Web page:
In a series of interviews featured on the Huffington Post, sex workers have been outspoken about the harm these bills cause them. As Melissa from Phoenix put it: "It’s forcing me to go back the streets, walking up and down trying to find clients. Now I not only have to deal with the police, but now I’m forced to deal with tricks that know this bill is in effect, and trust me, they are taking full advantage of it by being more aggressive. And unlike being in the safety of my room, I’m in their car, I don’t have the option to leave or kick them out. I’m literally stuck in their car until they are finished with whatever it is they want from me."
Bottom line: Human trafficking doesn’t exist in a vacuum, removed from the rest of the political landscape. We must examine how it sits at the intersection of economic policies and attitudes toward sex work. How might bad international trade policies lead to a climate where people feel desperate enough to perpetrate such a crime? How can our choices as consumers effect products being made by those who are being labor trafficked? How can we make laws that make sex work safer, while protecting sex trafficking victims? How might our attitudes toward criminality affect the way we view victims? These are complex problems that demand complex solutions. We don’t have to have all the answers just yet, but we shouldn’t be afraid to talk about this phenomenon in a more holistic and comprehensive way.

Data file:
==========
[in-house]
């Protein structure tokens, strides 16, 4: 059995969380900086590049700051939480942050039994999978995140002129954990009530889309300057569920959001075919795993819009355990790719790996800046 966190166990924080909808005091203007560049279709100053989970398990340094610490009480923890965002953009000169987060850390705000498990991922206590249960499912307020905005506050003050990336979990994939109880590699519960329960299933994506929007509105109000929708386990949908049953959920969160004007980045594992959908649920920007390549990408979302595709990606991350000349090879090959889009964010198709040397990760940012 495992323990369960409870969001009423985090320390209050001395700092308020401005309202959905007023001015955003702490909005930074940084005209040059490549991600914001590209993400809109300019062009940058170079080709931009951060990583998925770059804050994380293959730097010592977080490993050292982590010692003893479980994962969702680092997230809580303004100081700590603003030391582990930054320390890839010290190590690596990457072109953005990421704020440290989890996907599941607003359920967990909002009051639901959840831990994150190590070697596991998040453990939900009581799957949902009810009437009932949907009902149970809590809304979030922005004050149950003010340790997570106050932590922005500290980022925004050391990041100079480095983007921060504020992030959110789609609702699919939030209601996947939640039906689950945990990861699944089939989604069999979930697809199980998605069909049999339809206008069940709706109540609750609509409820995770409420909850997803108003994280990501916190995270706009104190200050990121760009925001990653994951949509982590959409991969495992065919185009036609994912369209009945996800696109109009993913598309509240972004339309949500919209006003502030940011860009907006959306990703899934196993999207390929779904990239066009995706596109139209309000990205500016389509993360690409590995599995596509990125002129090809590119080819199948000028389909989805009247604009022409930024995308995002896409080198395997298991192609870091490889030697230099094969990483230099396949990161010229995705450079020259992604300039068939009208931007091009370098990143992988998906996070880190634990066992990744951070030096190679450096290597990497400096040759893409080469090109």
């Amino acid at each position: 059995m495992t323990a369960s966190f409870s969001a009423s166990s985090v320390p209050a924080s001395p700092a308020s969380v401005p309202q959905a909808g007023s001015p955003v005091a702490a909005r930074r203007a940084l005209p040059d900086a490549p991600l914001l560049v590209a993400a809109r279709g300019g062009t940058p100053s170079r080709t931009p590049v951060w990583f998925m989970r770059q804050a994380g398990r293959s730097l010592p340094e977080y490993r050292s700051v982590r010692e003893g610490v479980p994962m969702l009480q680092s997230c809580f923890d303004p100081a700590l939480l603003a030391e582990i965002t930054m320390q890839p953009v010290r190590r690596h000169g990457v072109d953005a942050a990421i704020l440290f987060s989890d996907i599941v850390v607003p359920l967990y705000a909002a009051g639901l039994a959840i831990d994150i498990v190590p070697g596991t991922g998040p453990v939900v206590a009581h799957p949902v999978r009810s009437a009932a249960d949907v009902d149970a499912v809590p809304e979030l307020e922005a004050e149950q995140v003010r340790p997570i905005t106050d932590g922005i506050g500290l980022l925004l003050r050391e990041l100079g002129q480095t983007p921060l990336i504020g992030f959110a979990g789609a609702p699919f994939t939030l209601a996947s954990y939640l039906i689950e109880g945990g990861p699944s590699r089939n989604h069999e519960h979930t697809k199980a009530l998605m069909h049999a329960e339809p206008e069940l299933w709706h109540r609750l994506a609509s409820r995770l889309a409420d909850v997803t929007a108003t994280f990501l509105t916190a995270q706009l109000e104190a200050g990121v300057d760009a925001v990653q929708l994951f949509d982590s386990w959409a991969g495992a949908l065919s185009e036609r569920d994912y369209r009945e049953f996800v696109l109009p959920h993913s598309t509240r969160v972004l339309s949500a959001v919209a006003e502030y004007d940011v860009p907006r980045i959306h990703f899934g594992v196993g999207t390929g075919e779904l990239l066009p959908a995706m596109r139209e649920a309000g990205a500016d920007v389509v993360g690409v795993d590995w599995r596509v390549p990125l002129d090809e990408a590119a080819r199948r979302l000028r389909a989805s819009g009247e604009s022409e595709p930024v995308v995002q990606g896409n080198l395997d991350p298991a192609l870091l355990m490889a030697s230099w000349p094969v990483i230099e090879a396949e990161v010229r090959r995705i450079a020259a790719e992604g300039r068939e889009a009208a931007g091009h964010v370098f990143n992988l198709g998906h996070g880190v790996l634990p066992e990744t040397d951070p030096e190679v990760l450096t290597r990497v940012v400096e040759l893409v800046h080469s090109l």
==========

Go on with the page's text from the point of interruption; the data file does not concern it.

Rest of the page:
Photo credit: US Department of Defense
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Emma Davey is a blog editor for BUST. She recently earned a B.A. in politics and gender, sexuality, and feminist studies from Oberlin College. She is originally from Houston and worships Beyoncé accordingly. You can follow her on Twitter @navel_gazerr if you want to hear her rant about things.